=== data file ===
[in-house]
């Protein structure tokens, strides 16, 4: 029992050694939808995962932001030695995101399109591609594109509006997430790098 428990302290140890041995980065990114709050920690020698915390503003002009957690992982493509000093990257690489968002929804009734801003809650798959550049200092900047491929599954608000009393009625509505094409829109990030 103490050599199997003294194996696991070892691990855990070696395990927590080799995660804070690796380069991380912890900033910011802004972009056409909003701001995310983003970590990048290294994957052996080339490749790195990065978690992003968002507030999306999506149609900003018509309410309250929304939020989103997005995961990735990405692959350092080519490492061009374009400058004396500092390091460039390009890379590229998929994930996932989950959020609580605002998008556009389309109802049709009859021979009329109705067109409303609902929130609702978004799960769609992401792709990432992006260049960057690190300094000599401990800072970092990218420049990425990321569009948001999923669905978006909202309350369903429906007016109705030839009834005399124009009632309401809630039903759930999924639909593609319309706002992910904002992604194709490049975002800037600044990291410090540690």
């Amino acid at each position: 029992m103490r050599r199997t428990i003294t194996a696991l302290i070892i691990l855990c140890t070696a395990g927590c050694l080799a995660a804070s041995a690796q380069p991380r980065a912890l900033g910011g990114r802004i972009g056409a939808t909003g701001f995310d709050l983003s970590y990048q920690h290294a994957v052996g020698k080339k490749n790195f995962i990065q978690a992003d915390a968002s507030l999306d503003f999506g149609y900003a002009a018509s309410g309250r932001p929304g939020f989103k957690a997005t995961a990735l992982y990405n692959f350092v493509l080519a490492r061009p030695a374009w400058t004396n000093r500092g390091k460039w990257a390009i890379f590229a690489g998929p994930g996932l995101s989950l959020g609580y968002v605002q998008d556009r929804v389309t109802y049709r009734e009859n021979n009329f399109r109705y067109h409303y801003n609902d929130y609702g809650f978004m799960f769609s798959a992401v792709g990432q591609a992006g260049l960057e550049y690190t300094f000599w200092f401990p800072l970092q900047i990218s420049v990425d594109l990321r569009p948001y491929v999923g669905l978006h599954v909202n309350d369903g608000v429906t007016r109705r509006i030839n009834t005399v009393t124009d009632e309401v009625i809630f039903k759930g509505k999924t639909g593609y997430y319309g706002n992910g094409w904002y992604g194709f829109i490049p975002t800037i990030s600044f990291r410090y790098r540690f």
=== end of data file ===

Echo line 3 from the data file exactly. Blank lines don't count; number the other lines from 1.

């Amino acid at each position: 029992m103490r050599r199997t428990i003294t194996a696991l302290i070892i691990l855990c140890t070696a395990g927590c050694l080799a995660a804070s041995a690796q380069p991380r980065a912890l900033g910011g990114r802004i972009g056409a939808t909003g701001f995310d709050l983003s970590y990048q920690h290294a994957v052996g020698k080339k490749n790195f995962i990065q978690a992003d915390a968002s507030l999306d503003f999506g149609y900003a002009a018509s309410g309250r932001p929304g939020f989103k957690a997005t995961a990735l992982y990405n692959f350092v493509l080519a490492r061009p030695a374009w400058t004396n000093r500092g390091k460039w990257a390009i890379f590229a690489g998929p994930g996932l995101s989950l959020g609580y968002v605002q998008d556009r929804v389309t109802y049709r009734e009859n021979n009329f399109r109705y067109h409303y801003n609902d929130y609702g809650f978004m799960f769609s798959a992401v792709g990432q591609a992006g260049l960057e550049y690190t300094f000599w200092f401990p800072l970092q900047i990218s420049v990425d594109l990321r569009p948001y491929v999923g669905l978006h599954v909202n309350d369903g608000v429906t007016r109705r509006i030839n009834t005399v009393t124009d009632e309401v009625i809630f039903k759930g509505k999924t639909g593609y997430y319309g706002n992910g094409w904002y992604g194709f829109i490049p975002t800037i990030s600044f990291r410090y790098r540690f």